Shortly thereafter, Joplin died of an overdose of unusually pure heroin on October 4, 1970 in a Los Angeles, California motel room, at the age of 27. The single Expo 2000, their first new song in 13 years, was released in December 1999, and was subsequently remixed by contemporary electronic musicians such as Orbital. She made it there, but it would be one if the last decisions of her life. The growing time between recordings, the rarity of live performances and the increasingly exacting and protracted nature of the recording process were major reasons behind the departure of Flür and especially Bartos, whose improvisations were an essential part of the earlier Kraftwerk recordings . Her last public appearance was on The Dick Cavett Show in 1970, where she said that she was going to attend her 10-year high school reunion, although she had formerly said when in high school there she was "laughed out of class, out of school, out of town". Like a number of other recording artists, Hütter and Schneider appear to have become increasingly perfectionist in their attitude towards recording and releasing their music. The result was the posthumously released Pearl (1971), which featured a hit single in the form of Kris Kristofferson's Me and Bobby McGee and the wry social commentary of Mercedes-Benz, written by beat poet Michael McClure. After years of withdrawal from live performance, Kraftwerk began to tour again more regularly in the late 1990s and in 2004, and stated that they were working on new material -- though speculation about release dates fell through several times.

That group broke up, and Joplin then formed the Full Tilt Boogie Band. They do however state that a reasonable fraction of the instrumentation is actually played live, and that they do improvise somewhat from show to show. Splitting from Big Brother, she formed a backup group, named the Kozmic Blues Band, which backed her on I Got Dem Ol' Kozmic Blues Again Mama! 1969 (year she played at Woodstock). At times, mannequins built to look like the band members replace or accompany the live musicians, known simply as "the robots". (The D.A. Pennebaker documentary Monterey Pop captured Cass Elliott in the crowd silently mouthing "Wow" during part of Joplin's performance.) Their 1968 album Cheap Thrills featured more raw emotional performances and made Joplin's name. Their stage act involves the members standing behind minimalistic desks, controlling the various sequencers that drive the show. The band's big break came at the Monterey Pop Festival, which included a version of Big Mama Thornton's Ball and Chain and featured a barnstorming vocal by Joplin. Kraftwerk also pioneered the use of computer graphics as a backdrop for their shows.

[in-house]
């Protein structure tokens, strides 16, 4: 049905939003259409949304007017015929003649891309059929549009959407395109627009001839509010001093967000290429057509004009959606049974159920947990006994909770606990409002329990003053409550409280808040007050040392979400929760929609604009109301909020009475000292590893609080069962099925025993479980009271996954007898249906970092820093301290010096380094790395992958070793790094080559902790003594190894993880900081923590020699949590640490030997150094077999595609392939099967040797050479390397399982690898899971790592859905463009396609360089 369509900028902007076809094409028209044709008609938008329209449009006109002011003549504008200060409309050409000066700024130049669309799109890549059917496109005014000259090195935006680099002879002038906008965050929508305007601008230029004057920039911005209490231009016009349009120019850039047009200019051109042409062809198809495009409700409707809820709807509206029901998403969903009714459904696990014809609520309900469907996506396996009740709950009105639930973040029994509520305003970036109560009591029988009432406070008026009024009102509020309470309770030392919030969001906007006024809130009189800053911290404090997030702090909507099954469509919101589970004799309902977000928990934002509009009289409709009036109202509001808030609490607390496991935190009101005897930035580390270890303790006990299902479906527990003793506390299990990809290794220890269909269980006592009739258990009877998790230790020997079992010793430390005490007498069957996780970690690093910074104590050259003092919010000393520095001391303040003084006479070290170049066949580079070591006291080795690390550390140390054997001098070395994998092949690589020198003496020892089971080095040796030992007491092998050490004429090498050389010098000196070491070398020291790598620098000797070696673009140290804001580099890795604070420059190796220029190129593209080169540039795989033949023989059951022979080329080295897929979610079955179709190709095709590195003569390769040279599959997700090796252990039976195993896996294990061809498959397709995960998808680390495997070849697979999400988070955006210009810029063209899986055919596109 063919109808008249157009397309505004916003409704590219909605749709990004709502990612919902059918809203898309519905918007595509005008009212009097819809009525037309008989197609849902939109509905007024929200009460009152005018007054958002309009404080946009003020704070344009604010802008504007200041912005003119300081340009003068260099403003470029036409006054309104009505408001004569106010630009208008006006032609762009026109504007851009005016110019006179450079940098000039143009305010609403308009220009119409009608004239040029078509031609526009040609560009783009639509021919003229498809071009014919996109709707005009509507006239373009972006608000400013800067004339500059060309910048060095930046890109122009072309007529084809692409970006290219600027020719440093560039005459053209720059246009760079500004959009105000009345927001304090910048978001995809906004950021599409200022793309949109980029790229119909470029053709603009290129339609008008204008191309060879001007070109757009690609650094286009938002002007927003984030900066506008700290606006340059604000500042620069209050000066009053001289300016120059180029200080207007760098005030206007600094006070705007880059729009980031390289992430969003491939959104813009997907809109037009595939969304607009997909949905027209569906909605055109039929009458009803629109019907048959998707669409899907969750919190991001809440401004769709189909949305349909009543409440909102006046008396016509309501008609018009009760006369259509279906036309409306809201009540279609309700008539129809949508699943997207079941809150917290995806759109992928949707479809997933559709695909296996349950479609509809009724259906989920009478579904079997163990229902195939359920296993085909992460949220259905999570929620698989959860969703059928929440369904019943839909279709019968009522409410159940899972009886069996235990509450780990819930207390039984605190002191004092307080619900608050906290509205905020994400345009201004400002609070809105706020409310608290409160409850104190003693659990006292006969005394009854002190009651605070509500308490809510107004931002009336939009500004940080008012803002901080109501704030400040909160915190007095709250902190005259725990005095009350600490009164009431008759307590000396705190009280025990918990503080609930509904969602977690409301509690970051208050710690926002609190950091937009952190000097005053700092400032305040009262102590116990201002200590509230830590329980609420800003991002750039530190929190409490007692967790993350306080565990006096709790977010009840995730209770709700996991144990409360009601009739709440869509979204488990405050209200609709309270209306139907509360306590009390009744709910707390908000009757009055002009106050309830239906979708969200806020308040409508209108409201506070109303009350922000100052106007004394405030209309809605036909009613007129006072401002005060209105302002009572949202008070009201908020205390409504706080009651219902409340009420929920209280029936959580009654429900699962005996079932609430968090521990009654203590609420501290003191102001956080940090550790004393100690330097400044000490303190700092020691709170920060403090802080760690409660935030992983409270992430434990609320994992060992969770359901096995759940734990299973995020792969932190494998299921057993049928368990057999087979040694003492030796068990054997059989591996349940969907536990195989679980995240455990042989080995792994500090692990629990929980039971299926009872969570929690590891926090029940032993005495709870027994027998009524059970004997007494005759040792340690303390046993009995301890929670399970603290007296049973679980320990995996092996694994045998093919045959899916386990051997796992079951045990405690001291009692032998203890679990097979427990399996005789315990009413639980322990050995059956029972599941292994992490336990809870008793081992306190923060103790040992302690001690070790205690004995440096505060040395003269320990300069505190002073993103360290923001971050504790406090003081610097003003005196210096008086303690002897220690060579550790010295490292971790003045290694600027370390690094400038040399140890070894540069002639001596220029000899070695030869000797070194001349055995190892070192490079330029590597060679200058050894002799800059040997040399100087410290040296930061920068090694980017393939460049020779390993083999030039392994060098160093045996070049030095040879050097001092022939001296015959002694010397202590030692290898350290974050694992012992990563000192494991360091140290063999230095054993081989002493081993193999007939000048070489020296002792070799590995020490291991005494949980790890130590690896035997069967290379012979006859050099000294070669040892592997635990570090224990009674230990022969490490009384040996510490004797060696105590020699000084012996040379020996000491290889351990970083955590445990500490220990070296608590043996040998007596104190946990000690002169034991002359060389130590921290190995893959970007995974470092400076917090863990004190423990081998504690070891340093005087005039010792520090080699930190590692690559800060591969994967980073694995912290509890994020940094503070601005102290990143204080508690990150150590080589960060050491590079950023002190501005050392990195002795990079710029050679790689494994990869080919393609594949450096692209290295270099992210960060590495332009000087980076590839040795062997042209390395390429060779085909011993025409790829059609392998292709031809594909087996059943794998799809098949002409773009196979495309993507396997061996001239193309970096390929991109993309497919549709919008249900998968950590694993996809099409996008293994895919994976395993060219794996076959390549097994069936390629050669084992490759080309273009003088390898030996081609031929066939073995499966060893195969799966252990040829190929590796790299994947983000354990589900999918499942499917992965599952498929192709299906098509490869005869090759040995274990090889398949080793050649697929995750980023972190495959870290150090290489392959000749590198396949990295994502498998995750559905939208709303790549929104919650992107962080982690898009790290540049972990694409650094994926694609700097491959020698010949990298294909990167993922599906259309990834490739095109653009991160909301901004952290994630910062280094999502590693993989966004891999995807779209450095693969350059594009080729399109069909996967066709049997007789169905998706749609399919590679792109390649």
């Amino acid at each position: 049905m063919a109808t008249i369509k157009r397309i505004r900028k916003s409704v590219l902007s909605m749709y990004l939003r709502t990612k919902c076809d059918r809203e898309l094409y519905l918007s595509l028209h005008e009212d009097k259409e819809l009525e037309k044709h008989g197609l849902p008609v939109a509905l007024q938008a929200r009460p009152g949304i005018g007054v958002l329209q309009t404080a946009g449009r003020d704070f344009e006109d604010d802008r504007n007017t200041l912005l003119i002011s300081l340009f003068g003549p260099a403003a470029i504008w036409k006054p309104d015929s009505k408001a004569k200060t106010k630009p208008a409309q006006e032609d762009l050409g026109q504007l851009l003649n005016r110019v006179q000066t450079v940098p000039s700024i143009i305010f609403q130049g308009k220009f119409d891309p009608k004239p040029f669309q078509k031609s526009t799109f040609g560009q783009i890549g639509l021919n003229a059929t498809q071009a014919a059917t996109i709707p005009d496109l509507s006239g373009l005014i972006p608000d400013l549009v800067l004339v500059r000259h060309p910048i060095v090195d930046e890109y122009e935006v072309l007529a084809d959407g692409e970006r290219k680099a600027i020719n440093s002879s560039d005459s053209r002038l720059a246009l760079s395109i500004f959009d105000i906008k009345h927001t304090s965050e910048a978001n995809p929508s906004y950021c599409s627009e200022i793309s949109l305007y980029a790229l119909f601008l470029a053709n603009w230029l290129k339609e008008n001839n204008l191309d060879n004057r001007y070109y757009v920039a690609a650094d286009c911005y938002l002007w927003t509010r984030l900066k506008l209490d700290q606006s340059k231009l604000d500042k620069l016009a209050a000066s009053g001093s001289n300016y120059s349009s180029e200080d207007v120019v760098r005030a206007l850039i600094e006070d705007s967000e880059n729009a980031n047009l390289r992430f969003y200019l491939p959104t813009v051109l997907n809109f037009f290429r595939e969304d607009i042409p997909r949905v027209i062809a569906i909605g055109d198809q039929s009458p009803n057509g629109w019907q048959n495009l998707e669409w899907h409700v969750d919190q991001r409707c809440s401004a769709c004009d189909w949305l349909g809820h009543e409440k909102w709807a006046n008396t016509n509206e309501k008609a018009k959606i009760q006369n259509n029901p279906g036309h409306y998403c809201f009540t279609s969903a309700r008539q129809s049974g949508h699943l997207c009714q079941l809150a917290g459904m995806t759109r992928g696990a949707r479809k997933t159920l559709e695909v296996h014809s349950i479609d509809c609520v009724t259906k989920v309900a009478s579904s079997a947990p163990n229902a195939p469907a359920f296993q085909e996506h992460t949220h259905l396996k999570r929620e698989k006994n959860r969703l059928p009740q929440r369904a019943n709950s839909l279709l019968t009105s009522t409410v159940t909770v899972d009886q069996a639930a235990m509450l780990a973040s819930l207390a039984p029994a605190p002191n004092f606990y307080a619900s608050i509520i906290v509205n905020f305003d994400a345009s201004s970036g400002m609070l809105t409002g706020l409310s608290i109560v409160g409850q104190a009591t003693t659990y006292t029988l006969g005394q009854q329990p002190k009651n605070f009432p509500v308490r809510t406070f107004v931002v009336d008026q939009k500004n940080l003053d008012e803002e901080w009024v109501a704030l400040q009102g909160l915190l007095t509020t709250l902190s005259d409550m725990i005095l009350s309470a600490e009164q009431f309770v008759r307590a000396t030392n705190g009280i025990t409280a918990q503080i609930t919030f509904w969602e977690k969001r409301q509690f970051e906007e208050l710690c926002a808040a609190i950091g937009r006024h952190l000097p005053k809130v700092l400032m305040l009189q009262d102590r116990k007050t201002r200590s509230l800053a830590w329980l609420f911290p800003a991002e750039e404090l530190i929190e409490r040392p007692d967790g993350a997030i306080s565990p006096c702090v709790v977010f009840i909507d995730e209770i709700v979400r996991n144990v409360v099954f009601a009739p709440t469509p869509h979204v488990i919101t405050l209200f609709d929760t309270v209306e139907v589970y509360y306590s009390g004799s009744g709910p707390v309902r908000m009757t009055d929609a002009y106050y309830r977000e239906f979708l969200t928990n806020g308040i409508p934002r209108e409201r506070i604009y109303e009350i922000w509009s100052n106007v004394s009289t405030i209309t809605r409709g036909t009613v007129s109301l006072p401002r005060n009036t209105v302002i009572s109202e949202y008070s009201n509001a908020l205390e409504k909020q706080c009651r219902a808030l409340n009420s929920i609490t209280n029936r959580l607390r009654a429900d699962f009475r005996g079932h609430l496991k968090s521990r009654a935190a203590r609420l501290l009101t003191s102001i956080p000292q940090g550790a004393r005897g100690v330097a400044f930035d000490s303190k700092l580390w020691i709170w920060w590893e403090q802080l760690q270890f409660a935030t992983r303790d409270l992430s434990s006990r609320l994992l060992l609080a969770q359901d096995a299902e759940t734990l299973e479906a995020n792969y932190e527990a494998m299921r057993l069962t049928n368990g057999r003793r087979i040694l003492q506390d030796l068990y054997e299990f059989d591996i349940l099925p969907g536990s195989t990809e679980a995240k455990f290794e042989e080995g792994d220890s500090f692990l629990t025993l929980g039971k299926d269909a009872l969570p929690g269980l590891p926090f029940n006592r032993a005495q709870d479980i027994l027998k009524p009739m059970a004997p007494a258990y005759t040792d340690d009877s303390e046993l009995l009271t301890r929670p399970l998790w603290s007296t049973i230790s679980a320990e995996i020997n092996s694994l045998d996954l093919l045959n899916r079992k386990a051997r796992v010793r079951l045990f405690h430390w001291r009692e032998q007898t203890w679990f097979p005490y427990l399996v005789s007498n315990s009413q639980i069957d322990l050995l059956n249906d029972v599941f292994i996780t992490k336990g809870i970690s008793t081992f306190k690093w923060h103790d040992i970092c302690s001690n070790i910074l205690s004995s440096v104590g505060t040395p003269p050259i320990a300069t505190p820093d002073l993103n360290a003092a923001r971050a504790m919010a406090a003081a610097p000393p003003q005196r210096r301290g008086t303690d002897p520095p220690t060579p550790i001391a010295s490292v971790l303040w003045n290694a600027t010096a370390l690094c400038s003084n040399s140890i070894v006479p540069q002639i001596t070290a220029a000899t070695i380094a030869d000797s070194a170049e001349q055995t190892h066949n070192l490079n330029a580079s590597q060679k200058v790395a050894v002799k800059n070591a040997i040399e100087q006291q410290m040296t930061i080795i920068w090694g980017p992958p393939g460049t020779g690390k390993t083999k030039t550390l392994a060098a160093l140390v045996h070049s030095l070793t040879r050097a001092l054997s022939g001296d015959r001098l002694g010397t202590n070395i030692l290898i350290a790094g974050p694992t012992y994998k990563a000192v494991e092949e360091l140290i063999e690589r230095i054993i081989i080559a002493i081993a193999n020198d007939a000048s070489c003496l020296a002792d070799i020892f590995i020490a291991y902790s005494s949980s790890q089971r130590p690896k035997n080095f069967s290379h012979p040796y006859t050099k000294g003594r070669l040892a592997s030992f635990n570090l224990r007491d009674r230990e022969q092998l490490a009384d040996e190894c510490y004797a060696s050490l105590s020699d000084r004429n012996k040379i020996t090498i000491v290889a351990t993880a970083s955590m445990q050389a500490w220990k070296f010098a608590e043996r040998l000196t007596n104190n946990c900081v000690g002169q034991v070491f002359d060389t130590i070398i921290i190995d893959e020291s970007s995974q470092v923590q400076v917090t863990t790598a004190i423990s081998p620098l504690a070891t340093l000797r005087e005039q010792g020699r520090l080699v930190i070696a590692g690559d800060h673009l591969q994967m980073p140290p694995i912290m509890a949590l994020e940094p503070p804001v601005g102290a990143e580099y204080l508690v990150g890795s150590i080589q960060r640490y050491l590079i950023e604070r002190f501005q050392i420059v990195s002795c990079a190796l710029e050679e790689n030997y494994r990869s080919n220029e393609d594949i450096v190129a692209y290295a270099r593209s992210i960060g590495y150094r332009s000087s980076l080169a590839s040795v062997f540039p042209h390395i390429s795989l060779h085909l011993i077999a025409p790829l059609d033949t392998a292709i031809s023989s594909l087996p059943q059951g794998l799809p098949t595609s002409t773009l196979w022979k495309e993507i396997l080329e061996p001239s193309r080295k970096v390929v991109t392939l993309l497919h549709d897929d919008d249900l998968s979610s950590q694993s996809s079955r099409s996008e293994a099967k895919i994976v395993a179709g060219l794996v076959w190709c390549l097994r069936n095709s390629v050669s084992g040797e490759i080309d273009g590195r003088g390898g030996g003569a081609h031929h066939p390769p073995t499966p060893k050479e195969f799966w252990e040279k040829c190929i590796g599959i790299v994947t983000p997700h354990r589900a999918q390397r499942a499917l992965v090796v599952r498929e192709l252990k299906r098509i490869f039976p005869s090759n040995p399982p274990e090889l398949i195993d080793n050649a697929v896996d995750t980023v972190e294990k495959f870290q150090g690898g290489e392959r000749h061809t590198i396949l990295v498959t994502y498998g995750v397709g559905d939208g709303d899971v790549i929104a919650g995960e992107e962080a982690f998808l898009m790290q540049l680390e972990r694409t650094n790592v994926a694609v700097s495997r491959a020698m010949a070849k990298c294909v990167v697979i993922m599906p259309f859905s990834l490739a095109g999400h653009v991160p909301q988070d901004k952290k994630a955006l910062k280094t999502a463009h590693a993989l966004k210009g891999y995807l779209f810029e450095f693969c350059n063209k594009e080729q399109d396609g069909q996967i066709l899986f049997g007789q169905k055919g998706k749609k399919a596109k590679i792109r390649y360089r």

However, the lack of success of their early singles led to the album being withheld until after their subsequent success. Kraftwerk have impinged on mainstream popular culture to the extent that they have been referenced in The Simpsons and Father Ted. The band signed a deal with independent Mainstream Records and recorded an eponymously titled album in 1967. The tracks were cleverly reworked in a Latin American music style. After a return to Port Arthur to recuperate, she again moved to San Francisco in 1966, where her bluesy vocal style saw her join Big Brother and The Holding Company, a band that was gaining some renown among the nascent hippie community in Haight-Ashbury. In 2000, electronic musician Uwe Schmidt, recording as Señor Coconut, released an album of Kraftwerk covers called El Baile Alemán. She was a heavy drinker throughout her career, and her trademark beverage was Southern Comfort. Kraftwerk have also been extensively sampled by some influential musicians and bands including Afrika Bambaataa, Beck, The Orb, The Justified Ancients of Mu Mu/KLF, Madonna, Depeche Mode, De La Soul, R.E.M., Meat Beat Manifesto, Fatboy Slim, Chemical Brothers, the Bloodhound Gang, and many more.

She also used other intoxicants. Five songs were arranged for strings for their album Possessed. Around this time her drug use began to increase, and she acquired a reputation as a "speed freak" and occasional heroin user. Their music has been recorded by the classical ensemble the Balanescu Quartet. Cultivating a rebellious manner that could be viewed as "liberated", Joplin styled herself after the beat poets, left Texas for San Francisco in 1963, lived in North Beach, and worked occasionally as a folk singer. The single "Tour de France" featured lyrics in French. There, she began singing blues and folk music with friends. Notably, all of their albums from Trans-Europe Express onwards have been recorded in two separate versions -- one with German vocals for sale in Germany, and one with English vocals for international sale.